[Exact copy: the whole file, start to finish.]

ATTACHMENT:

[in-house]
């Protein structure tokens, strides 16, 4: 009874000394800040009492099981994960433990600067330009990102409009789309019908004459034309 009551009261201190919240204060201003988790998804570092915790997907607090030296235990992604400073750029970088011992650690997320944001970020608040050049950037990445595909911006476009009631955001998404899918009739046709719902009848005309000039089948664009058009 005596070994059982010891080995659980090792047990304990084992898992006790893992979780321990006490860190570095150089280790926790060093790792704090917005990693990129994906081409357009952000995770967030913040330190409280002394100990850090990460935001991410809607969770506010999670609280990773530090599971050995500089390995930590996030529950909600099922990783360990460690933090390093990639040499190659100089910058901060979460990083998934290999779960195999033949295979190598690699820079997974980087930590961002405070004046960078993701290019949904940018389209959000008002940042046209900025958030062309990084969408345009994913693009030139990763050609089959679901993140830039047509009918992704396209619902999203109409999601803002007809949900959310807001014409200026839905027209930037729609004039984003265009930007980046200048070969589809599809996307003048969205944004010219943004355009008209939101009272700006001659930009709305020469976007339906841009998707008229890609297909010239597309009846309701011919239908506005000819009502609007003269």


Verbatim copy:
[in-house]
């Protein structure tokens, strides 16, 4: 009874000394800040009492099981994960433990600067330009990102409009789309019908004459034309 009551009261201190919240204060201003988790998804570092915790997907607090030296235990992604400073750029970088011992650690997320944001970020608040050049950037990445595909911006476009009631955001998404899918009739046709719902009848005309000039089948664009058009 005596070994059982010891080995659980090792047990304990084992898992006790893992979780321990006490860190570095150089280790926790060093790792704090917005990693990129994906081409357009952000995770967030913040330190409280002394100990850090990460935001991410809607969770506010999670609280990773530090599971050995500089390995930590996030529950909600099922990783360990460690933090390093990639040499190659100089910058901060979460990083998934290999779960195999033949295979190598690699820079997974980087930590961002405070004046960078993701290019949904940018389209959000008002940042046209900025958030062309990084969408345009994913693009030139990763050609089959679901993140830039047509009918992704396209619902999203109409999601803002007809949900959310807001014409200026839905027209930037729609004039984003265009930007980046200048070969589809599809996307003048969205944004010219943004355009008209939101009272700006001659930009709305020469976007339906841009998707008229890609297909010239597309009846309701011919239908506005000819009502609007003269």